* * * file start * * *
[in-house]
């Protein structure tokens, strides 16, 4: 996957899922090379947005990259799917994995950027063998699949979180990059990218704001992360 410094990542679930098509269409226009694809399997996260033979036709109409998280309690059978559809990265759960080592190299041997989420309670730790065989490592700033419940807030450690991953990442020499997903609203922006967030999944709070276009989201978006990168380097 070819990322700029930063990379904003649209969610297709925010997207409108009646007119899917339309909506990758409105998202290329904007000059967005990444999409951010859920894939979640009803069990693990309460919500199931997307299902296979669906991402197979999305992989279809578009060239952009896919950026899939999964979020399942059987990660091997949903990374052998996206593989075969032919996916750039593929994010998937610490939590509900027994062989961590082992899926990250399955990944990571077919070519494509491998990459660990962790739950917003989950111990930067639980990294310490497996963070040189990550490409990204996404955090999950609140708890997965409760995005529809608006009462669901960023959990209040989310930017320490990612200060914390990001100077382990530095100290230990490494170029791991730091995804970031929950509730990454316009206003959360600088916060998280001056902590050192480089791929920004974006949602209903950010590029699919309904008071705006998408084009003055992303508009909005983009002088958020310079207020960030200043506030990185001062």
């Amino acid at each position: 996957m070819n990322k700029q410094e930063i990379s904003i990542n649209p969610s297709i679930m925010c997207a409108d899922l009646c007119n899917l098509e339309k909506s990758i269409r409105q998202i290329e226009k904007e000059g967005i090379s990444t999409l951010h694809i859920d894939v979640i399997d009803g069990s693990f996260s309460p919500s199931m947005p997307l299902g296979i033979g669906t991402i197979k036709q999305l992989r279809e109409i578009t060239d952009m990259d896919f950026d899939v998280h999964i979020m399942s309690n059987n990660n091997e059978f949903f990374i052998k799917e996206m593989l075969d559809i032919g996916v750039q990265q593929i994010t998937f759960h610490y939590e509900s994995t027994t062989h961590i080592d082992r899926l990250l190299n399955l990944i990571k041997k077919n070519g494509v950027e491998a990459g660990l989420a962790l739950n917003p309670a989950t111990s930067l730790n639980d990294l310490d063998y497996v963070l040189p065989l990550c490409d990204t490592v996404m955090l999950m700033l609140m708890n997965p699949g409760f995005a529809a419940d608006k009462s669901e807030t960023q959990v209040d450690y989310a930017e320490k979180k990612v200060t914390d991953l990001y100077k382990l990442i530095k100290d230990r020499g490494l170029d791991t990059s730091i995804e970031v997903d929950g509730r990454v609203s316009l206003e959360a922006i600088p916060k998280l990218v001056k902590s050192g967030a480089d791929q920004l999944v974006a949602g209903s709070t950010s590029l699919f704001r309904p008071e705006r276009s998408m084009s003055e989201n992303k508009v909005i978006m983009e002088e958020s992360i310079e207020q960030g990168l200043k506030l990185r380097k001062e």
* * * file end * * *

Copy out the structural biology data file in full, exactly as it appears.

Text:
[in-house]
């Protein structure tokens, strides 16, 4: 996957899922090379947005990259799917994995950027063998699949979180990059990218704001992360 410094990542679930098509269409226009694809399997996260033979036709109409998280309690059978559809990265759960080592190299041997989420309670730790065989490592700033419940807030450690991953990442020499997903609203922006967030999944709070276009989201978006990168380097 070819990322700029930063990379904003649209969610297709925010997207409108009646007119899917339309909506990758409105998202290329904007000059967005990444999409951010859920894939979640009803069990693990309460919500199931997307299902296979669906991402197979999305992989279809578009060239952009896919950026899939999964979020399942059987990660091997949903990374052998996206593989075969032919996916750039593929994010998937610490939590509900027994062989961590082992899926990250399955990944990571077919070519494509491998990459660990962790739950917003989950111990930067639980990294310490497996963070040189990550490409990204996404955090999950609140708890997965409760995005529809608006009462669901960023959990209040989310930017320490990612200060914390990001100077382990530095100290230990490494170029791991730091995804970031929950509730990454316009206003959360600088916060998280001056902590050192480089791929920004974006949602209903950010590029699919309904008071705006998408084009003055992303508009909005983009002088958020310079207020960030200043506030990185001062």
């Amino acid at each position: 996957m070819n990322k700029q410094e930063i990379s904003i990542n649209p969610s297709i679930m925010c997207a409108d899922l009646c007119n899917l098509e339309k909506s990758i269409r409105q998202i290329e226009k904007e000059g967005i090379s990444t999409l951010h694809i859920d894939v979640i399997d009803g069990s693990f996260s309460p919500s199931m947005p997307l299902g296979i033979g669906t991402i197979k036709q999305l992989r279809e109409i578009t060239d952009m990259d896919f950026d899939v998280h999964i979020m399942s309690n059987n990660n091997e059978f949903f990374i052998k799917e996206m593989l075969d559809i032919g996916v750039q990265q593929i994010t998937f759960h610490y939590e509900s994995t027994t062989h961590i080592d082992r899926l990250l190299n399955l990944i990571k041997k077919n070519g494509v950027e491998a990459g660990l989420a962790l739950n917003p309670a989950t111990s930067l730790n639980d990294l310490d063998y497996v963070l040189p065989l990550c490409d990204t490592v996404m955090l999950m700033l609140m708890n997965p699949g409760f995005a529809a419940d608006k009462s669901e807030t960023q959990v209040d450690y989310a930017e320490k979180k990612v200060t914390d991953l990001y100077k382990l990442i530095k100290d230990r020499g490494l170029d791991t990059s730091i995804e970031v997903d929950g509730r990454v609203s316009l206003e959360a922006i600088p916060k998280l990218v001056k902590s050192g967030a480089d791929q920004l999944v974006a949602g209903s709070t950010s590029l699919f704001r309904p008071e705006r276009s998408m084009s003055e989201n992303k508009v909005i978006m983009e002088e958020s992360i310079e207020q960030g990168l200043k506030l990185r380097k001062e």